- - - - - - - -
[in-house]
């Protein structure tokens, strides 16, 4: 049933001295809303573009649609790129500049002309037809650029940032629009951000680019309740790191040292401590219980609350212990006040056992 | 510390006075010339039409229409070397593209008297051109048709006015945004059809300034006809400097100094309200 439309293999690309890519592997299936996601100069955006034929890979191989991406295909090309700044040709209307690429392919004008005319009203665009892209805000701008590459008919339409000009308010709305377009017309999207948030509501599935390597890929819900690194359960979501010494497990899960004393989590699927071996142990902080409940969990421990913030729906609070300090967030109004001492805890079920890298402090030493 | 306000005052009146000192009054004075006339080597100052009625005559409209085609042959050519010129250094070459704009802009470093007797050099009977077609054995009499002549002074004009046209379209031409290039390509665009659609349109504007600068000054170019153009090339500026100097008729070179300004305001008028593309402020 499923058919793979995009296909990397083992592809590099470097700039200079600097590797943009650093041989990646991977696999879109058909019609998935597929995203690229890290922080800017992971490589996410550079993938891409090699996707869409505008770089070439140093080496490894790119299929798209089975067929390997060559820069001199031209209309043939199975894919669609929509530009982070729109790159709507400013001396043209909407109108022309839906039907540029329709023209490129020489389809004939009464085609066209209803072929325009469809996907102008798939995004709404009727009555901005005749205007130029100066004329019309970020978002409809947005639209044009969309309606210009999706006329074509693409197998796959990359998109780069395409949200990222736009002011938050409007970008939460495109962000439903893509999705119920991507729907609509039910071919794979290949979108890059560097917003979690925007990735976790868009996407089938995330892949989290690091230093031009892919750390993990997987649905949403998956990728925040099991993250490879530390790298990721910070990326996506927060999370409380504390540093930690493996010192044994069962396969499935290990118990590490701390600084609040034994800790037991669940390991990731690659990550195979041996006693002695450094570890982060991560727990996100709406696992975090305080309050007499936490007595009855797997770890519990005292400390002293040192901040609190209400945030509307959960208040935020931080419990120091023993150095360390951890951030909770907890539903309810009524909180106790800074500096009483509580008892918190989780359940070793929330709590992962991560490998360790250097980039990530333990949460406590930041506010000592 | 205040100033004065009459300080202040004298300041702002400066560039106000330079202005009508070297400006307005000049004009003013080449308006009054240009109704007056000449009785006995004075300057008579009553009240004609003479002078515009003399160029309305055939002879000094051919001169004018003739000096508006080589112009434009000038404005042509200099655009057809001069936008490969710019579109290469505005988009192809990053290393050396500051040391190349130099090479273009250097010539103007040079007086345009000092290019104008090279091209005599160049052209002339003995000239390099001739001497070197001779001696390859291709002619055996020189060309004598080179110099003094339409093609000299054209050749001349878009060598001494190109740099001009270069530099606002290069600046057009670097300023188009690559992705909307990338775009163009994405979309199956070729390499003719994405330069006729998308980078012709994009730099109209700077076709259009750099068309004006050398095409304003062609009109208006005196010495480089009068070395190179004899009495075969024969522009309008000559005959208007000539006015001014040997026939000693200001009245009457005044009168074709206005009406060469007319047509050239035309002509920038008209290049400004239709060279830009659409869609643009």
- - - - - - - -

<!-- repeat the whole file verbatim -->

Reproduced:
[in-house]
């Protein structure tokens, strides 16, 4: 049933001295809303573009649609790129500049002309037809650029940032629009951000680019309740790191040292401590219980609350212990006040056992 | 510390006075010339039409229409070397593209008297051109048709006015945004059809300034006809400097100094309200 439309293999690309890519592997299936996601100069955006034929890979191989991406295909090309700044040709209307690429392919004008005319009203665009892209805000701008590459008919339409000009308010709305377009017309999207948030509501599935390597890929819900690194359960979501010494497990899960004393989590699927071996142990902080409940969990421990913030729906609070300090967030109004001492805890079920890298402090030493 | 306000005052009146000192009054004075006339080597100052009625005559409209085609042959050519010129250094070459704009802009470093007797050099009977077609054995009499002549002074004009046209379209031409290039390509665009659609349109504007600068000054170019153009090339500026100097008729070179300004305001008028593309402020 499923058919793979995009296909990397083992592809590099470097700039200079600097590797943009650093041989990646991977696999879109058909019609998935597929995203690229890290922080800017992971490589996410550079993938891409090699996707869409505008770089070439140093080496490894790119299929798209089975067929390997060559820069001199031209209309043939199975894919669609929509530009982070729109790159709507400013001396043209909407109108022309839906039907540029329709023209490129020489389809004939009464085609066209209803072929325009469809996907102008798939995004709404009727009555901005005749205007130029100066004329019309970020978002409809947005639209044009969309309606210009999706006329074509693409197998796959990359998109780069395409949200990222736009002011938050409007970008939460495109962000439903893509999705119920991507729907609509039910071919794979290949979108890059560097917003979690925007990735976790868009996407089938995330892949989290690091230093031009892919750390993990997987649905949403998956990728925040099991993250490879530390790298990721910070990326996506927060999370409380504390540093930690493996010192044994069962396969499935290990118990590490701390600084609040034994800790037991669940390991990731690659990550195979041996006693002695450094570890982060991560727990996100709406696992975090305080309050007499936490007595009855797997770890519990005292400390002293040192901040609190209400945030509307959960208040935020931080419990120091023993150095360390951890951030909770907890539903309810009524909180106790800074500096009483509580008892918190989780359940070793929330709590992962991560490998360790250097980039990530333990949460406590930041506010000592 | 205040100033004065009459300080202040004298300041702002400066560039106000330079202005009508070297400006307005000049004009003013080449308006009054240009109704007056000449009785006995004075300057008579009553009240004609003479002078515009003399160029309305055939002879000094051919001169004018003739000096508006080589112009434009000038404005042509200099655009057809001069936008490969710019579109290469505005988009192809990053290393050396500051040391190349130099090479273009250097010539103007040079007086345009000092290019104008090279091209005599160049052209002339003995000239390099001739001497070197001779001696390859291709002619055996020189060309004598080179110099003094339409093609000299054209050749001349878009060598001494190109740099001009270069530099606002290069600046057009670097300023188009690559992705909307990338775009163009994405979309199956070729390499003719994405330069006729998308980078012709994009730099109209700077076709259009750099068309004006050398095409304003062609009109208006005196010495480089009068070395190179004899009495075969024969522009309008000559005959208007000539006015001014040997026939000693200001009245009457005044009168074709206005009406060469007319047509050239035309002509920038008209290049400004239709060279830009659409869609643009």